When a patient says the ring has never been off, I respond by explaining about the possible edema and tell them it would break my heart to have to cut that ring off after so many years. I encourage the spouse to wear the ring for the patient while we are in the OR. This usually is well-received. Maintains the connection.
On a more cynical note, keep in mind also that if a patient has no jewelry with them in the OR (and you document this), then there is no chance later on that you will be in a tough situation over the claimed loss of valuables.
- 0Sep 4, '06 by chiliwistLook for the online education from your ESU company and take that it helped me alot. Taping jewlery will not prevent a burn it might help the ring stay on or the stone won't fall out but..... metal is metal, covered by tape or not. I have had to cut many rings off and have tried using the wrapping technique and on one patient who refused to have her ring cut off when she complained how it was uncomfortable it was , I reminded her that if she was asleep and covered by drapes no one would know that her finger was swellling and the circulation diminished until it was too late. She agreed to have it cut off and somehow got all of the other ones off too. What I have tried to do is talk with the office nurses in our small community to help ducate the patients prior.
- 1Sep 4, '06 by jrbl77at the hospital i work at all pts going to surgery must have all jewlry removed prior to going to the or. as floor nurse we are expected to take care of this problem prior to surgery. i have had to cut rings off before and it is always as a last resort. i usually have luck witha pan of ice or cold water- seems to make the finger shrink.
- 2Sep 7, '06 by stevieraeI've been thinking for years that this issue is really a non-issue--a sacred cow-- that should be addressed anew by an electrical engineering expert. Personally, I think we are all going on outdated information that goes back to the very early days of electrocauteries (anybody remember the giant green original Bovie machines that had reusable metal ground plates that you spread a conductive paste on--with reusable Bovie handpieces? I do!)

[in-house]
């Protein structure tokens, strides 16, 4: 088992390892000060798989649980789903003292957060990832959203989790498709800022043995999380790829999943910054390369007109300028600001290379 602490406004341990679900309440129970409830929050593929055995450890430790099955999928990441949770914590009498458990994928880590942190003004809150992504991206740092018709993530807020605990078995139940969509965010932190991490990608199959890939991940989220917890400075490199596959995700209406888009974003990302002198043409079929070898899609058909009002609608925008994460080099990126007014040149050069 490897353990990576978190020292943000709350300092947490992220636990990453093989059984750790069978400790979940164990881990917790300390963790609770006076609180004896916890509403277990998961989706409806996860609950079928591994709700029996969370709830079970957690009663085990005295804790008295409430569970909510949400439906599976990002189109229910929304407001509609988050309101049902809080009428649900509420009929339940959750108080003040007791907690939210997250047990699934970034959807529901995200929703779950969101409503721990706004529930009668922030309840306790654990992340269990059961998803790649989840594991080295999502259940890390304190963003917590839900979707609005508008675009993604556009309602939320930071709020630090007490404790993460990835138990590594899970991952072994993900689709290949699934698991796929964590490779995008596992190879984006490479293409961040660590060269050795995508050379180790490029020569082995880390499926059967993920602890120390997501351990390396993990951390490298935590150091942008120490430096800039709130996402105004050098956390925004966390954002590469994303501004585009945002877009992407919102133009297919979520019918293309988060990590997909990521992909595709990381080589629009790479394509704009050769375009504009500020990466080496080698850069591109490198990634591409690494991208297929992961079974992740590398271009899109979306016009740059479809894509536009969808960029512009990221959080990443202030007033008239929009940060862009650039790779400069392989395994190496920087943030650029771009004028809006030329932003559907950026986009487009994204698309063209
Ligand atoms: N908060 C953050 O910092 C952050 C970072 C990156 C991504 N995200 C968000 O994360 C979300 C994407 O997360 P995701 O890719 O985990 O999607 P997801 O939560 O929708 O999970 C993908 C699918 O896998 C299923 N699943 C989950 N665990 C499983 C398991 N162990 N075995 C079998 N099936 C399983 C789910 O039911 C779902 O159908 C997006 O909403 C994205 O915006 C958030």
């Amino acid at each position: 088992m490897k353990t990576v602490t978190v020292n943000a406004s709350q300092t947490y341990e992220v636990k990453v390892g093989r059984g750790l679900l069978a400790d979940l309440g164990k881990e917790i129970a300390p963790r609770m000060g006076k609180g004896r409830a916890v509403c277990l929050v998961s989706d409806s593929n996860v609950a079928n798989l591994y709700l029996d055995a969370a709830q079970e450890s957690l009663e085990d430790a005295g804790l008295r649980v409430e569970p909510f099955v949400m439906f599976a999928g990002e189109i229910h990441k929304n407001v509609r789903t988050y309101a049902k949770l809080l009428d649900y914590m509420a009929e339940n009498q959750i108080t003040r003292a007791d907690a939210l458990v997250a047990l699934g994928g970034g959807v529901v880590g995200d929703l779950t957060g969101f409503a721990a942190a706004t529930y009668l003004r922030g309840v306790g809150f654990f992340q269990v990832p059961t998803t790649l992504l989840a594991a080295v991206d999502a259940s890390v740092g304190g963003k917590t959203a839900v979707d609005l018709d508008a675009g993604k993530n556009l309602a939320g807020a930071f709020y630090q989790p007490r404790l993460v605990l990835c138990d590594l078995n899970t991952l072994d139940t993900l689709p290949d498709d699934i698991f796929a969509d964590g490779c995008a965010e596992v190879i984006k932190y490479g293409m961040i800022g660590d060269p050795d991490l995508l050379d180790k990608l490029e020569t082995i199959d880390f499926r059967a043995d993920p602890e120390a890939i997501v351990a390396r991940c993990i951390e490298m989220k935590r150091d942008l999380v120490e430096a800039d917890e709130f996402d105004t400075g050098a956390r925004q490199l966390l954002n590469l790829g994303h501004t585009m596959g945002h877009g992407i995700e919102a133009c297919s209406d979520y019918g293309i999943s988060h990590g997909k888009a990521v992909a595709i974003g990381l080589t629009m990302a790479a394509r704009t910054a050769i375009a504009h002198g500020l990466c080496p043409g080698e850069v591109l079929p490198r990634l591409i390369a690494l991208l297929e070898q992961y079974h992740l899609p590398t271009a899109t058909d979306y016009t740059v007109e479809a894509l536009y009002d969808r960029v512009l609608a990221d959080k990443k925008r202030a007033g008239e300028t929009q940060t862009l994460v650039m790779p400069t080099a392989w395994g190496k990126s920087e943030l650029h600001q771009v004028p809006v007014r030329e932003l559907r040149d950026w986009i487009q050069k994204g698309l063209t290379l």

Nowadays, electrocautery machines are far, far more sophisticated, and the chance of the current returning anywhere BUT directly to the (properly maintained and inspected by biomedical engineering) machine itself is, in my opinion, almost nil. Most cauteries simply will shut down or alarm if there is a problem with placement of the ground pad or something else obstructing the return of the current directly to the machine itself.
Think about it this way: Think of all the metal retractors, particularly the self-retaining ones, such as Bookwalters, utilized in surgery. Do you ever see burns or any other tissue damage at the sites where the Bookwalter blades were attached to the skin? Do you ever see alternate site burns after such surgeries? Do you ever see burns or tissue damage at a site where a Deaver, Richardson or Harrington has been held in place for 30 minutes or more, while extensive cauterization has been going on? I've sure never seen a burn at a ring site.
I've never seen nor heard of one--not in over 30 years. The single ground site burn I've seen was probably 25 years ago, with an old green bovie--circulator put ground pad on after patient was already in lithotomy; under the drapes. Pad "tented" but old machine continued to operate. (I have a feeling she kept increasing the current intraoperatively without examining the ground site or wondering why the settings needed increasing in the first place.)
So why do we worry about earrings and body jewelry? I have a feeling we really do not need to do so----but I'd like to hear it from an electrical or biomedical engineer first.
Incidentally, placing tape around a ring is for security reasons--to ensure that the ring does not fall off or otherwise become misplaced while the patient is under our care. It has no effect on conductivity.